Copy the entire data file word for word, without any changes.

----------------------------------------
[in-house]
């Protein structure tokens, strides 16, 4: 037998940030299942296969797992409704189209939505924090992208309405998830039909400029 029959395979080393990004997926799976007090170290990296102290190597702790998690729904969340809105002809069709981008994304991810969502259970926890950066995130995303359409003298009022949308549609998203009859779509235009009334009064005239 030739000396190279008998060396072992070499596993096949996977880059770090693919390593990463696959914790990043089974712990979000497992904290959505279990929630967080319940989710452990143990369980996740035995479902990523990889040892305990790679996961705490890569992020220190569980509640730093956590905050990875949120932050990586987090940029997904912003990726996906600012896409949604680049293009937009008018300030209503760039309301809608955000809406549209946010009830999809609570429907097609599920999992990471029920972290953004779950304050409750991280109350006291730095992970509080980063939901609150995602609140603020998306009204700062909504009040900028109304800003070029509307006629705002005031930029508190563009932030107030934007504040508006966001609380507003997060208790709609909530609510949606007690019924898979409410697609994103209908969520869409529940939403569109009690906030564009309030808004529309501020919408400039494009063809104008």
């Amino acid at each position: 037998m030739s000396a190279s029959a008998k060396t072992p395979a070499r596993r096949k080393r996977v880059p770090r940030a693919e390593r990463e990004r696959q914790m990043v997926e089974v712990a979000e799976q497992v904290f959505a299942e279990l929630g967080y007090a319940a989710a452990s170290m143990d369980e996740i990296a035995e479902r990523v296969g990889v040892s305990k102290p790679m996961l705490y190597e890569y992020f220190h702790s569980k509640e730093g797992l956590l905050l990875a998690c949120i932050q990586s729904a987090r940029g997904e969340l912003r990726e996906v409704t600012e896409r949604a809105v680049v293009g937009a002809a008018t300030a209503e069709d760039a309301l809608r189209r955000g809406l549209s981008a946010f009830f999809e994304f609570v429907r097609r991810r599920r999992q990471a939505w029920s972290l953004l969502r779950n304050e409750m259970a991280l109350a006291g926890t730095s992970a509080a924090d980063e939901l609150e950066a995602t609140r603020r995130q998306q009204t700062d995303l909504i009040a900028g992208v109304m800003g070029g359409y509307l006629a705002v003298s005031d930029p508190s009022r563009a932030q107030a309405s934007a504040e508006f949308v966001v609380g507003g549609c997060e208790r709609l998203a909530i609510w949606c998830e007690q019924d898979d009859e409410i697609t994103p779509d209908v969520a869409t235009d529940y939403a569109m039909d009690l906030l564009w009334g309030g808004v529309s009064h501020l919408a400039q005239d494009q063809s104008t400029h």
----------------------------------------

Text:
[in-house]
């Protein structure tokens, strides 16, 4: 037998940030299942296969797992409704189209939505924090992208309405998830039909400029 029959395979080393990004997926799976007090170290990296102290190597702790998690729904969340809105002809069709981008994304991810969502259970926890950066995130995303359409003298009022949308549609998203009859779509235009009334009064005239 030739000396190279008998060396072992070499596993096949996977880059770090693919390593990463696959914790990043089974712990979000497992904290959505279990929630967080319940989710452990143990369980996740035995479902990523990889040892305990790679996961705490890569992020220190569980509640730093956590905050990875949120932050990586987090940029997904912003990726996906600012896409949604680049293009937009008018300030209503760039309301809608955000809406549209946010009830999809609570429907097609599920999992990471029920972290953004779950304050409750991280109350006291730095992970509080980063939901609150995602609140603020998306009204700062909504009040900028109304800003070029509307006629705002005031930029508190563009932030107030934007504040508006966001609380507003997060208790709609909530609510949606007690019924898979409410697609994103209908969520869409529940939403569109009690906030564009309030808004529309501020919408400039494009063809104008």
């Amino acid at each position: 037998m030739s000396a190279s029959a008998k060396t072992p395979a070499r596993r096949k080393r996977v880059p770090r940030a693919e390593r990463e990004r696959q914790m990043v997926e089974v712990a979000e799976q497992v904290f959505a299942e279990l929630g967080y007090a319940a989710a452990s170290m143990d369980e996740i990296a035995e479902r990523v296969g990889v040892s305990k102290p790679m996961l705490y190597e890569y992020f220190h702790s569980k509640e730093g797992l956590l905050l990875a998690c949120i932050q990586s729904a987090r940029g997904e969340l912003r990726e996906v409704t600012e896409r949604a809105v680049v293009g937009a002809a008018t300030a209503e069709d760039a309301l809608r189209r955000g809406l549209s981008a946010f009830f999809e994304f609570v429907r097609r991810r599920r999992q990471a939505w029920s972290l953004l969502r779950n304050e409750m259970a991280l109350a006291g926890t730095s992970a509080a924090d980063e939901l609150e950066a995602t609140r603020r995130q998306q009204t700062d995303l909504i009040a900028g992208v109304m800003g070029g359409y509307l006629a705002v003298s005031d930029p508190s009022r563009a932030q107030a309405s934007a504040e508006f949308v966001v609380g507003g549609c997060e208790r709609l998203a909530i609510w949606c998830e007690q019924d898979d009859e409410i697609t994103p779509d209908v969520a869409t235009d529940y939403a569109m039909d009690l906030l564009w009334g309030g808004v529309s009064h501020l919408a400039q005239d494009q063809s104008t400029h």